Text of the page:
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dc.contributor.authorWells, Konstans
dc.contributor.authorBohm, Stefan
dc.contributor.authorBoch, Steffen
dc.contributor.authorFischer, Markus
dc.contributor.authorKalko, Elisabeth K. V.
dc.date.accessioned2018-05-21T02:26:59Z
dc.date.available2018-05-21T02:26:59Z
dc.date.issued2011
dc.identifier.issn1439-1791
dc.identifier.doi10.1016/j.baae.2011.01.002
dc.identifier.urihttp://hdl.handle.net/10072/173432
dc.description.abstractForest management practices and forest fragmentation are commonly recognised as factors influencing species distribution and diversity, but it remains largely unknown how species turnover and fluctuations across years might affect generalisations from short-term predictions. There is also much uncertainty about how compositional heterogeneity within forests, through their partitioning into differently managed stands, influences species occurrence and diversity. We aimed to investigate bird species richness in different forest stands in a heterogeneous landscape and asked whether short-term studies commonly used are sufficient to describe diversity–habitat relationships. Breeding birds were monitored in 50 stands of differing forest types and management regimes in 2008 and 2009 in the heterogeneous forest production landscape of the Schwäbische Alb in SW Germany. Based on a database of 25 and 21 species observed in 2008 and 2009, respectively, we estimated local species richness and species turnover with Bayesian hierarchical multi-species occupancy models to account for imperfect detection. A suite of forest attributes at stand level (from local field inventories) and landscape level, between 100 and 2000 m in extent, which were derived from forest management maps, were screened for their explanatory power regarding bird species richness. The most meaningful variables were included in a final set of models to account for effects of forest attributes on species occurrence and resulting gradients in species richness and turnover. Bird species richness in 2008 was mostly explained by stand composition heterogeneity over a distance of 800 m around sample locations, whereas in 2009 local stand features like stand succession type and stand age mostly explained species richness. Species turnover was significantly higher in young forest stands of thicket and pole-wood stages compared with old forest stands of timber stages. Variable multi-scale impacts of forest attributes on local species richness and turnover, together with year-to-year fluctuations in the regional species pool, emphasise that the relative importance of local versus landscape-scale factors in determining bird species richness may vary across years. Long-term and multiple-scale investigations that take structural and compositional forest heterogeneity into account are necessary for improved prediction of species–habitat relationships.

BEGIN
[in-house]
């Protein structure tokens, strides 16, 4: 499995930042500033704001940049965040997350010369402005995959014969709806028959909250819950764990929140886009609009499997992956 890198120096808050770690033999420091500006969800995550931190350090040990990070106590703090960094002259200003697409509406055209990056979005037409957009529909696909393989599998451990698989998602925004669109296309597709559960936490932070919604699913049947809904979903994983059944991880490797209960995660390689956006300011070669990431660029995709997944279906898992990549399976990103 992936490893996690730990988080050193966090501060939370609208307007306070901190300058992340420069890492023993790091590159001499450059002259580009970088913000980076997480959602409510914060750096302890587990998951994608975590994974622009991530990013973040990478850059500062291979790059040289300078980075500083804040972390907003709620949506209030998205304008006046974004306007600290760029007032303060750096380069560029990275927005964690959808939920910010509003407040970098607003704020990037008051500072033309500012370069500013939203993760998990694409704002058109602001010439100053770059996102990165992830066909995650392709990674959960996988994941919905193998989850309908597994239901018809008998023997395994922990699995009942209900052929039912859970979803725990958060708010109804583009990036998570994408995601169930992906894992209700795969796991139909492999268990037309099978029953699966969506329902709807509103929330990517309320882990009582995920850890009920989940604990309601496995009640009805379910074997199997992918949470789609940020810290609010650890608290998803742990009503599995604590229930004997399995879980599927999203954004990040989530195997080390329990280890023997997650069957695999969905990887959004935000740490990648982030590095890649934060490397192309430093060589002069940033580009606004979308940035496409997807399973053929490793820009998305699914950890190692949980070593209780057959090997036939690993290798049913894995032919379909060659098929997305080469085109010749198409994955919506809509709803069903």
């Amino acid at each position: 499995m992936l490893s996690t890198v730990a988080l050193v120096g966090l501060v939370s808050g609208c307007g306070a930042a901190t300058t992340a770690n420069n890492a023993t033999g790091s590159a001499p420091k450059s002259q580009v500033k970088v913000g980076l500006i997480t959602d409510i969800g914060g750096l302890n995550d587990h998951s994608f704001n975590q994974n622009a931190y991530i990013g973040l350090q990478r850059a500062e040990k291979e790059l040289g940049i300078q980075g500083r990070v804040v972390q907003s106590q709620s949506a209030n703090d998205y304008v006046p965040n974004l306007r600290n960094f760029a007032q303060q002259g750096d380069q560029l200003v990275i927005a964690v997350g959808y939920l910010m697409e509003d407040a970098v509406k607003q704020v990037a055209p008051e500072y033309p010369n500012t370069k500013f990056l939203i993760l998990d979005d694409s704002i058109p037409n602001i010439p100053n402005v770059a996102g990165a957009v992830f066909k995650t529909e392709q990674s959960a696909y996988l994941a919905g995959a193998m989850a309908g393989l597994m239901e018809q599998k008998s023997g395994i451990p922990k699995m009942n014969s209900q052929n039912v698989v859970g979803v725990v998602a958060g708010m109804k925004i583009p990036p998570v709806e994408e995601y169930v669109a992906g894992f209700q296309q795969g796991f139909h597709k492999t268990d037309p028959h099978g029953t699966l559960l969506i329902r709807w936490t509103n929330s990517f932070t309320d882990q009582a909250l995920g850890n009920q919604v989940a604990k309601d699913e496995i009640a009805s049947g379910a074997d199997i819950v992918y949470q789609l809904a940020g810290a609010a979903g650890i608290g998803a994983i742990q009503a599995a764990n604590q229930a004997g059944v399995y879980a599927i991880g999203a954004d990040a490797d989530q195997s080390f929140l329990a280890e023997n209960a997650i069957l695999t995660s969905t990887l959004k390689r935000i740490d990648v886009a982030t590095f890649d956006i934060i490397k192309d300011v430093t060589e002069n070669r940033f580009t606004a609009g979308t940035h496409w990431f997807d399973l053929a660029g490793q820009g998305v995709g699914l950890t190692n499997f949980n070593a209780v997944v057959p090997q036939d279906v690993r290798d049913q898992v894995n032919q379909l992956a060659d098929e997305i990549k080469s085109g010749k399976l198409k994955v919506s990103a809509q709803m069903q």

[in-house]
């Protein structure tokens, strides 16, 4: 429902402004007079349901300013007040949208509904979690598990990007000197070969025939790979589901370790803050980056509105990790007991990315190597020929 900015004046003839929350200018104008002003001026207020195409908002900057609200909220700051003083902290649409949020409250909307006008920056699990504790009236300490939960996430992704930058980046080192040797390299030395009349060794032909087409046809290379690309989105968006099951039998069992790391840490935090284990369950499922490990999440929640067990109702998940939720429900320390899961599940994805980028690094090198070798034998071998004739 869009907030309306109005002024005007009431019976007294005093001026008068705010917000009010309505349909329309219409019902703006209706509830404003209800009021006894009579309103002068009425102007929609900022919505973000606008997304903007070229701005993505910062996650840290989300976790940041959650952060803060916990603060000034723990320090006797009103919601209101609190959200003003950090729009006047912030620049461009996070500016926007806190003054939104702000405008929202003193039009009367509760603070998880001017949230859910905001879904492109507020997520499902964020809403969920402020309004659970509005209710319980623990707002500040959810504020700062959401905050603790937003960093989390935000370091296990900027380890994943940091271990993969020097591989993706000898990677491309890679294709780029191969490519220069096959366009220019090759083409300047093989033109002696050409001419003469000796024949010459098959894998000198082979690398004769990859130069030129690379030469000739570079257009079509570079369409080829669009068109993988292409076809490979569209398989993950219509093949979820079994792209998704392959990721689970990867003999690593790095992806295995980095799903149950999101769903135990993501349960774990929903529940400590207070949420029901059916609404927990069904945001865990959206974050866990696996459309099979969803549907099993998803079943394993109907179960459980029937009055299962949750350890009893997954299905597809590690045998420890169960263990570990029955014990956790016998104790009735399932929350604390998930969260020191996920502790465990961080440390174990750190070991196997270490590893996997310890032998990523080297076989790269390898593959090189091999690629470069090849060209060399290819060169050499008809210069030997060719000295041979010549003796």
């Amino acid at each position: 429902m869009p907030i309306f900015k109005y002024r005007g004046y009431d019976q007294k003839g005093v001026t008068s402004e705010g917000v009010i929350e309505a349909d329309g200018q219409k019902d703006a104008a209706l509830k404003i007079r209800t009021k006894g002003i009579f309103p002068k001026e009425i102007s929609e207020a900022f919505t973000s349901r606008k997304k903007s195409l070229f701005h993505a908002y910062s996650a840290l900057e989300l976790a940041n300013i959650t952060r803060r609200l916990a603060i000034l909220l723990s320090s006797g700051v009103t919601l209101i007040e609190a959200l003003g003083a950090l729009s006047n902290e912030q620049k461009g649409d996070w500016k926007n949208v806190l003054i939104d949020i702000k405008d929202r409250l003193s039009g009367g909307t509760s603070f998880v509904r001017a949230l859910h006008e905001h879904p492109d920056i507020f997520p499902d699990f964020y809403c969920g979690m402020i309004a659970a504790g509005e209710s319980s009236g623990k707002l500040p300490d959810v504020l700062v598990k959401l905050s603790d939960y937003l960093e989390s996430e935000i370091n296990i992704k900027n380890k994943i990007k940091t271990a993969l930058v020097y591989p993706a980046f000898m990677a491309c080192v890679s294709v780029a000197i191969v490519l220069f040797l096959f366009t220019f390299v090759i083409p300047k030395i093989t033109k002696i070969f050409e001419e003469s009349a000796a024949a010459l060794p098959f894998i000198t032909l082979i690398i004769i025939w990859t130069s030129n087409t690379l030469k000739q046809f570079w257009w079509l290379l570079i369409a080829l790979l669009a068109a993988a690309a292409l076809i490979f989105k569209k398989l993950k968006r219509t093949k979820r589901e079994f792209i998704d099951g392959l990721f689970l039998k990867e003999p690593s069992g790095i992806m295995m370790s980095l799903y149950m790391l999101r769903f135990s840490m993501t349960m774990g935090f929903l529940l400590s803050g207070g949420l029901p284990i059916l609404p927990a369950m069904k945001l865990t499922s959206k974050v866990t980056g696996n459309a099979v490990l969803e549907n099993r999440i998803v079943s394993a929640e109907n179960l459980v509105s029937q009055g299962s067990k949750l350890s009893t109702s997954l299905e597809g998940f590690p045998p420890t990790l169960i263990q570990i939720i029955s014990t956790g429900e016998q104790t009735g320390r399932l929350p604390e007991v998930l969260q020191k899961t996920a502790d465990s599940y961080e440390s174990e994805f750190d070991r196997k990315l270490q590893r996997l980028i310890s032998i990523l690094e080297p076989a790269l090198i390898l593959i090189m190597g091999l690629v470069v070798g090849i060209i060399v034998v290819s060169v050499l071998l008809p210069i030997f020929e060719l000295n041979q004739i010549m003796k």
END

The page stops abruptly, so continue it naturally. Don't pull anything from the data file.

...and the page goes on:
dc.description.peerreviewedYes
dc.languageEnglish
dc.language.isoeng
dc.publisherElsevier - Urban und Fischer
dc.relation.ispartofpagefrom97
dc.relation.ispartofpageto106
dc.relation.ispartofissue2
dc.relation.ispartofjournalBasic and Applied Ecology
dc.relation.ispartofvolume12
dc.subject.fieldofresearchVertebrate Biology
dc.subject.fieldofresearchEnvironmental Sciences
dc.subject.fieldofresearchBiological Sciences
dc.subject.fieldofresearchcode060809
dc.subject.fieldofresearchcode05
dc.subject.fieldofresearchcode06
dc.titleLocal and landscape-scale forest attributes differ in their impact on bird assemblages across years in forest production landscapes
dc.typeJournal article
dc.type.descriptionC1 - Articles
dc.type.codeC - Journal Articles
gro.hasfulltextNo Full Text
gro.griffith.authorWells, Konstans


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